in a blue flash falling,
bending reeds were softly blown,
lily-leaves were sprawling.

A sudden music to her came,
as she stood there gleaming
with free hair in the morning’s flame
on her shoulders streaming.
Flutes there were, and harps were wrung,
and there was sound of singing,
like wind-voices, keen and young
and far bells ringing.

A ship with golden beak and oar
and timbers white came gliding;
swans went sailing on before,
her tall prow guiding.
Fair folk out of Elvenland
in silver-grey were rowing,
and three with crowns she saw there stand
with bright hair flowing.

With harp in hand they sang their song
to the slow oars swinging;
‘Green is the land, the leaves are long,
and the birds are singing.
Many a day with dawn of gold
this earth will lighten,
many a flower will yet unfold,
ere the cornfields whiten.

‘Then whither go ye, boatmen fair,
down the river gliding?
To twilight and to secret lair
in the great forest hiding?
To Northern isles and shores of stone
on strong swans flying,
by cold waves to dwell alone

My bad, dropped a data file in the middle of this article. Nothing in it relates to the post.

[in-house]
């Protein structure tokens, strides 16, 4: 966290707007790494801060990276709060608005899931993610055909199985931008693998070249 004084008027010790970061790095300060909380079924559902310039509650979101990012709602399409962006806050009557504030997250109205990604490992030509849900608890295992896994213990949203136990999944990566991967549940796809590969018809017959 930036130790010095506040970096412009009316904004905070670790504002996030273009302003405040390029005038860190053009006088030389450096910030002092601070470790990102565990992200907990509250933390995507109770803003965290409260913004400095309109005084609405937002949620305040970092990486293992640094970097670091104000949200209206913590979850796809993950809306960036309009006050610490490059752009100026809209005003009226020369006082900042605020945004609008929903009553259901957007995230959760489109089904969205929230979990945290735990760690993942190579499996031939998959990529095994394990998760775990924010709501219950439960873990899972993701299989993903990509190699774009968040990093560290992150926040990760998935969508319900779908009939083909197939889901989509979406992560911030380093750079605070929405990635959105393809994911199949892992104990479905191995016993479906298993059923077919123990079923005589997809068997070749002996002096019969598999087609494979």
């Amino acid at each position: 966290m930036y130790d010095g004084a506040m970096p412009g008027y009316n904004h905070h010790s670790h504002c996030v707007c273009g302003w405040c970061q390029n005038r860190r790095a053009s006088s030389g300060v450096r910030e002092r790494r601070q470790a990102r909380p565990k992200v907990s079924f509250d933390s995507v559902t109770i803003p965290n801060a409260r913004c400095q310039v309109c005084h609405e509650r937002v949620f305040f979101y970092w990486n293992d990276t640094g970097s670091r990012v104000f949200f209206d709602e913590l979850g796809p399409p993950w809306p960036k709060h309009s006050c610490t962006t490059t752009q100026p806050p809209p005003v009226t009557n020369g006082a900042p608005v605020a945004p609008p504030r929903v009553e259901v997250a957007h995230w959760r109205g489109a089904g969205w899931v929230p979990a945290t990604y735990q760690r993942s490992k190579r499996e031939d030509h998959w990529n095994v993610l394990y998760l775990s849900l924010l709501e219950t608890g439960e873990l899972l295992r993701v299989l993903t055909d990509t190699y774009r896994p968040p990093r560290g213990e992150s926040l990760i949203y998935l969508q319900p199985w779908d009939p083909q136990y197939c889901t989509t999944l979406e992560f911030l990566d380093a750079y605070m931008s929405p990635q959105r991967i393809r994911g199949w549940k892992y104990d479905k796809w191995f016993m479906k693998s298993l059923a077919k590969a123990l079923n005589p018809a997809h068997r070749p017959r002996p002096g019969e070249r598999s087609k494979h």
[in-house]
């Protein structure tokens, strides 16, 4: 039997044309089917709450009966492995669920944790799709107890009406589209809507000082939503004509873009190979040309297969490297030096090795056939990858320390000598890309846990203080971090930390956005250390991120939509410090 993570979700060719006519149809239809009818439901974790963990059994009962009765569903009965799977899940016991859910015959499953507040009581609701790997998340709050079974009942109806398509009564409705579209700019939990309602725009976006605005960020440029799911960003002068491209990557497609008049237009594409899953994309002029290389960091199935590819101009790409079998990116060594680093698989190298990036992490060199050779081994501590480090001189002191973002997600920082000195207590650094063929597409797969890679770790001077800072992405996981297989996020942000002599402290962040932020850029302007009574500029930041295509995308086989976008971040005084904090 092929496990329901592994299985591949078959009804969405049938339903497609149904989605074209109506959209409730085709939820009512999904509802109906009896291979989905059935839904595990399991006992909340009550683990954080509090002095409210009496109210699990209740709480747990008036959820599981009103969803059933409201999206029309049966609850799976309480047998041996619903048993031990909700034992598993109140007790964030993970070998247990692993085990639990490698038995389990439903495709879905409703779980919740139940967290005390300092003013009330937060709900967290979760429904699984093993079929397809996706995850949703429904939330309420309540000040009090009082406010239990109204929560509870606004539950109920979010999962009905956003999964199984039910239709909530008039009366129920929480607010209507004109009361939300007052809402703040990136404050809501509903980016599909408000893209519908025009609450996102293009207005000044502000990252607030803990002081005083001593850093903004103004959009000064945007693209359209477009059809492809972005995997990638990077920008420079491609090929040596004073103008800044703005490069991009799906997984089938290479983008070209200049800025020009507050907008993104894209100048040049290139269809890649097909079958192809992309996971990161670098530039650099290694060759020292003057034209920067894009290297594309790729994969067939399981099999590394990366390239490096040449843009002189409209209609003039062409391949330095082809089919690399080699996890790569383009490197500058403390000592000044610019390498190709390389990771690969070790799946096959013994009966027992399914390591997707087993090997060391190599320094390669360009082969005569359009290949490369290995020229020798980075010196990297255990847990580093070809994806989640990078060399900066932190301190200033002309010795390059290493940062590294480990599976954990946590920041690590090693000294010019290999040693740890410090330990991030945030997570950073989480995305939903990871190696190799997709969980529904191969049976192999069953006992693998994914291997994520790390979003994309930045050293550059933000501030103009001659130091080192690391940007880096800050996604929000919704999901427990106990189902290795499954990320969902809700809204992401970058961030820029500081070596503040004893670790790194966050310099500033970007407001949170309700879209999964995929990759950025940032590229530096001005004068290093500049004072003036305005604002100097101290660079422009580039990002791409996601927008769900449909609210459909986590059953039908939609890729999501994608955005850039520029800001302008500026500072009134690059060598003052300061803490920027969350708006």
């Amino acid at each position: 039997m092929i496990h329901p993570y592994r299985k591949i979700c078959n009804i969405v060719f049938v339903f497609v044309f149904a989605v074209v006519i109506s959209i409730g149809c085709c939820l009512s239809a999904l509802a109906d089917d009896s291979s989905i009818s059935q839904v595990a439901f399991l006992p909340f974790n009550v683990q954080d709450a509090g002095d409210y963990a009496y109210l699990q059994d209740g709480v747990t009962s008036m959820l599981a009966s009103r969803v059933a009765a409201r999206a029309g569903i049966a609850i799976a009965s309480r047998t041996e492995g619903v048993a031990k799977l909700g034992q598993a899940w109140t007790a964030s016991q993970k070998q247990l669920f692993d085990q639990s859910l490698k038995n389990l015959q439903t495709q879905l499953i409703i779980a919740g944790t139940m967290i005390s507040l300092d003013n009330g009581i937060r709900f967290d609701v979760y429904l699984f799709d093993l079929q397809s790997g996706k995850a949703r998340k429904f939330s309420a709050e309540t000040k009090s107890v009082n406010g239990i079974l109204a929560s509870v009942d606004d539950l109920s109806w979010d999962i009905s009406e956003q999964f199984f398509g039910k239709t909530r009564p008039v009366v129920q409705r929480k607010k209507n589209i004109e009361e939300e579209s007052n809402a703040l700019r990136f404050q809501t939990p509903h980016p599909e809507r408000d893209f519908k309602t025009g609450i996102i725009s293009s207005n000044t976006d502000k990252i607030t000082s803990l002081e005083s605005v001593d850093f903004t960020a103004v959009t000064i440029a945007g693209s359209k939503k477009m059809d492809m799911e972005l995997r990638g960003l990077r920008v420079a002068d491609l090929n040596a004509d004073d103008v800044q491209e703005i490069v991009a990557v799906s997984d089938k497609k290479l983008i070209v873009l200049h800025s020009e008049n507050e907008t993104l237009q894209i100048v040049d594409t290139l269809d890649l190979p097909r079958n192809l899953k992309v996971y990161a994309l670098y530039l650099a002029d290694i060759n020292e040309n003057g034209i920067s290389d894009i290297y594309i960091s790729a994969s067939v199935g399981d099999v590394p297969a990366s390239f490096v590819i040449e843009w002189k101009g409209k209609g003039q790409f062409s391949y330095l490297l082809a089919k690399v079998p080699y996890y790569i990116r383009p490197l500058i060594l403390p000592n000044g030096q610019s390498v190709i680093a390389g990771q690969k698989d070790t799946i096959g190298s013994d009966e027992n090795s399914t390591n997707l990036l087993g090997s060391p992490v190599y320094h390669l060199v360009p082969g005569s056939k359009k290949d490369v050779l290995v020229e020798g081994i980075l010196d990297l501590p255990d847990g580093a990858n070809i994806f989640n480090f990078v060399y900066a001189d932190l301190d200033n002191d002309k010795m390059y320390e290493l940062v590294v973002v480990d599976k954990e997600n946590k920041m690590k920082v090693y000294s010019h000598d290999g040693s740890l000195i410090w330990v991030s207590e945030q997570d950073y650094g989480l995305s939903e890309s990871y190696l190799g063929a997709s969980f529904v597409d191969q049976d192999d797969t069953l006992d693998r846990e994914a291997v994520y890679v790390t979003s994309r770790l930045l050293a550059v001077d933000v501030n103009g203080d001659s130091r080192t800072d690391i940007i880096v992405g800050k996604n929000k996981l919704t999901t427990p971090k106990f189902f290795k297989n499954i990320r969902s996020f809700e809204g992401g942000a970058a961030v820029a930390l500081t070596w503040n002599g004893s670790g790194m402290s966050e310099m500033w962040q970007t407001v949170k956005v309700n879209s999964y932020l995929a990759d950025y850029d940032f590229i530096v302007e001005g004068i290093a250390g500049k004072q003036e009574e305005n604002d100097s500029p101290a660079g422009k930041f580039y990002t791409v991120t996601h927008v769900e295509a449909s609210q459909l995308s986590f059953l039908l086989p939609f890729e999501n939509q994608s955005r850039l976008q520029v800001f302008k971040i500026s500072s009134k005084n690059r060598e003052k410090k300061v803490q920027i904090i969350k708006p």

with the white gulls crying?’

‘Nay!’ they answered. ‘Far away
on the last road faring,
leaving western havens grey,
the sea of shadow daring,
we go back to Elvenhome,
where the White Tree is growing,
and the Star shines upon the foam
on the last shore flowing.

‘To mortal fields say farewell,
Middle-earth forsaking!
In Elvenhome a clear bell
in the high tower is shaking.
Here grass fades and leaves fall,
and sun and moon whither,
and we have heard the far call
that bids us journey thither’.

The oars were stayed.  They turned aside:
‘Do you hear the call, Earth-maiden?
Fíriel! Fíriel!’ they cried.
‘Our ship is not full-laden.
One more only may we bear.
Come! For your days are speeding.
Come! Earth-maiden elven-fair,
our last call heeding.’

Fíriel looked from the river bank,
one step daring;
then deep in clay her feet sank,
and she halted, staring.
Slowly the elven-ship went by
whispering through the water:
‘I cannot come!’ they heard her cry.
‘I was born Earth’s daughter!’

No jewels white her gown bore,
as she walked back from the meadow
under roof and dark door,
under the house-shadow.
She donned her smock of russet-brown,
her long hair braided,
and to her work came stepping down.
Soon the sunlight faded.

Year still after year flows
down the Seven Rivers;
cloud passes, sunlight glows,
reed and willow quivers
as morn and eve, but never more
westward ships have waded
in mortal waters as before,
and their song has faded.

J.R.R. Tolkien

reeds

Our Dear Own John Ronald: Riddles

Alive without breath, / As cold as death, /Never thirsty, ever drinking, /All in mail, never clinking.